## Instructions Given in the Drawing School Established by the Dublin Society: Course of mathematicks. System of the physical world. System of the moral world. Plan of the military art. Plan of the marcantile arts. Plan of naval art. Plan of mechanic arts. The elements of EuclidA. M'Culloch, 1769 - Mathematics |

### From inside the book

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**Newton**is the Key of to the wonderful Discoveries he has made , and enabled the Men of tical Discove Genius , who ...**Newton's**Principia , and have a Course of Experiments for illustrating them , performed and explained to them ... Page x

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**Newton**has given in his Quadrature of Curves , relative to the Qua- drature of Curves whose Equations are composed of three or four Terms ; and this first Part is terminated by the Methods of. What the first Part compre- hends ... Page xiv

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**NEWTON**n'etiez vous point jaloux . To which we can only oppose what Pope has faid on the fame Sub- ject : Nature and Nature's Laws lay hid in Night ; God faid , Let**Newton**be , and all was Light . The great Geniuses of every Species ... Page xix

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**Newton**, Cotes , Wiston , Smyth , and Long , all celebrated Astro- tions of nomers . Lownds and Lucas . The School of Gresbam at Bishops - Gate in London , which has essen- College of tially contributed to the Progress of Astronomy ... Page xxii

... . Frederick I. King of Pruffia , having founded in 1700 , an Academy of Sciences at Of in 1709 Berlin , built an Experimental School ,. Of Nurem berg in 1678 . Of Leiden in 1690 . tem of Py- ( a )

... . Frederick I. King of Pruffia , having founded in 1700 , an Academy of Sciences at Of in 1709 Berlin , built an Experimental School ,. Of Nurem berg in 1678 . Of Leiden in 1690 . tem of Py- ( a )

**NEWTON**in his Book XXII SYSTEM OF THE.### Other editions - View all

### Common terms and phrases

ABCD alfo alſo altitude arch Axis bafe baſe becauſe Bodies Cauſe chords circle Comet cone Conſequently cylinder demonſtrated DEMONSTRATION deſcribe diameter Diſtance draw the ſtraight Earth ECAUSE Ecliptic equal Equator equiangular equimultiples fame manner fame multiple fides AC fimilar fince firſt folid Force given Glaſs Gravity Hypothefis impoſſible interfect inverſe Jupiter leaſt leſs Likewife magnitude Meridian Moon moſt Motion neceſſary Newton Nodes Number Obſervations oppoſite Orbit parallelepiped parallelogram paſs paſſes thro Perihelion plane plle Poſition Prep priſm produced proportional PROPOSITION pyramid Quadratures ratio Rays rectilineal figure reſpect Rgle right angles ſame Saturn ſecond ſegment ſenſible ſerve ſhall ſhewing ſhewn ſhould ſide ſmall ſphere ſquare ſuch ſuppoſed Syſtem Tangent THEOREM theſe Theſis thoſe Tides tion triangle true Anomaly Wherefore whoſe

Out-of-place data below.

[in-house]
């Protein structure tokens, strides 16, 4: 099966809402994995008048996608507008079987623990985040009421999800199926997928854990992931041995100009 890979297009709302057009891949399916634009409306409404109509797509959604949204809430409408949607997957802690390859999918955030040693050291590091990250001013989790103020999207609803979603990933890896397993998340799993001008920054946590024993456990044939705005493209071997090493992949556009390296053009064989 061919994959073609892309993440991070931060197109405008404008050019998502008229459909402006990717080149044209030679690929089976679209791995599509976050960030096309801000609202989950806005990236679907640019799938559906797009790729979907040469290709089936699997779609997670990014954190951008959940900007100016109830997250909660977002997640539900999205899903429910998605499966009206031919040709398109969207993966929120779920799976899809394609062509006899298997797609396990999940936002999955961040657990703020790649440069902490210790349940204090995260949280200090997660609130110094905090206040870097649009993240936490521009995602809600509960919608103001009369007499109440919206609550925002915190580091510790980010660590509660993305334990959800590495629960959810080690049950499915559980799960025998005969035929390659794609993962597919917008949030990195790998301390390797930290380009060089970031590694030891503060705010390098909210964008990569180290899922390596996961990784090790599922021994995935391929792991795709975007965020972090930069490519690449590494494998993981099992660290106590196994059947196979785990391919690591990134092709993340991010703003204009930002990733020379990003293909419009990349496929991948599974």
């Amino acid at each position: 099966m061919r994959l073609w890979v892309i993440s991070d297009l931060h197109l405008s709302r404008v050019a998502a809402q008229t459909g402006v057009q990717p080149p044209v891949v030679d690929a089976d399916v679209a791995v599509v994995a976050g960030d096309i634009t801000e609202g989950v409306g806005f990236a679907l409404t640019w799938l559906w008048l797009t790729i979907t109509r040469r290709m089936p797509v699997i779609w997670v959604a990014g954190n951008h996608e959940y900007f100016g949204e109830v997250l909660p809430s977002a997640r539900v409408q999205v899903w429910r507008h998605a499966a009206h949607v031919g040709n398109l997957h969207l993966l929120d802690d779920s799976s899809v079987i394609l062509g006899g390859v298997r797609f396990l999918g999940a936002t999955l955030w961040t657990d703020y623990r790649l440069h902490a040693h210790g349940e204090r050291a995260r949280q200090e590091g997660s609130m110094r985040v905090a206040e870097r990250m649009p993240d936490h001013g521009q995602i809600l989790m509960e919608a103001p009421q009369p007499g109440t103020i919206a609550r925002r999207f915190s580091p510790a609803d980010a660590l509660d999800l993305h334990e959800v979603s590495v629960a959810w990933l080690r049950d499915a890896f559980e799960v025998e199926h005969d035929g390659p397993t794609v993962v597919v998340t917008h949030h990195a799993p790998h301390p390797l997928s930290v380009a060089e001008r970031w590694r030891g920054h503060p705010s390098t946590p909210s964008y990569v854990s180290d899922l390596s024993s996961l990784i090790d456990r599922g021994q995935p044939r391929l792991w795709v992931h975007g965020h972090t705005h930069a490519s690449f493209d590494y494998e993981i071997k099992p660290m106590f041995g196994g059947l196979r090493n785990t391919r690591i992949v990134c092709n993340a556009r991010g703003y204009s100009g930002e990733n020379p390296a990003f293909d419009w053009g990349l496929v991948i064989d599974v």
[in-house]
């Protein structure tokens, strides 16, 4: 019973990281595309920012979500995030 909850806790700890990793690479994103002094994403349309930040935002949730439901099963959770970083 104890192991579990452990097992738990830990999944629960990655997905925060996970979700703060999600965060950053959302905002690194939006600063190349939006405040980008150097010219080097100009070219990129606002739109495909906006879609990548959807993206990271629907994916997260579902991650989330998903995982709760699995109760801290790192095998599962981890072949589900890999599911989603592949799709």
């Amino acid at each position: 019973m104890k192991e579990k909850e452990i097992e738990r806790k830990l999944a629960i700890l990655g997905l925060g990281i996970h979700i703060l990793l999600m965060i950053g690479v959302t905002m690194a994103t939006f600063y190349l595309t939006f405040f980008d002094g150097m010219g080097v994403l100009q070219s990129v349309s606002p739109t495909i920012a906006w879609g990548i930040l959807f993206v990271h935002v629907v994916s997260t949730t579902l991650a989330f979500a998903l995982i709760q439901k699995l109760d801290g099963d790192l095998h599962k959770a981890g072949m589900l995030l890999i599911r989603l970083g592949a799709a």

### Popular passages

Page 8 - Let it be granted that a straight line may be drawn from any one point to any other point.

Page 4 - A circle is a plane figure contained by one line, which is called the circumference, and is such that all straight lines drawn from a certain point within the figure to the circumference, are equal to one another.

Page 164 - When of the equimultiples of four magnitudes (taken as in the fifth definition), the multiple of the first is greater than that of the second, but the multiple of the third is not greater than the multiple of the fourth ; then the first is said to have to the second a greater ratio than the third magnitude has to the fourth : and, on the contrary, the third is said to have to the fourth a less ratio than the first has to the second. VIII. " Analogy, or proportion, is the similitude of ratios.

Page 165 - When four magnitudes are continual proportionals, the first is said to have to the fourth the triplicate ratio of that which it has to the second, and so on, quadruplicate, &c., increasing the denomination still by unity, in any number of proportionals.

Page 241 - The circumference of every circle is supposed to be divided into 360 equal parts, called degrees ; and each degree into 60 equal parts, called minutes ; and each minute into 60 equal parts, called seconds ; and these into thirds, etc.

Page xxviii - ... bodies that are within the sphere of their activity, and consequently, that not only the sun and moon have .an influence upon the body and motion of the earth, and the earth upon them, but that...

Page 165 - When three magnitudes are proportionals, the first is said to have to the third the duplicate ratio of that which it has to the second.

Page 226 - Equiangular parallelograms have to one another the ratio which is compounded of the ratios of their sides.

Page xiv - Oh! qui m'arrêtera sous vos sombres asiles? Quand pourront les neuf Sœurs, loin des cours et des villes, M'occuper tout entier, et m'apprendre des deux Les divers mouvements inconnus à nos yeux, Les noms et les vertus de ces clartés errantes Par qui sont nos destins et nos mœurs différentes.

Page xxviii - Now what these several degrees are I have not yet experimentally verified; but it is a notion which, if fully prosecuted, as it ought to be, will mightily assist the astronomers to reduce all the celestial motions to a certain rule, which I doubt will never be done true without it.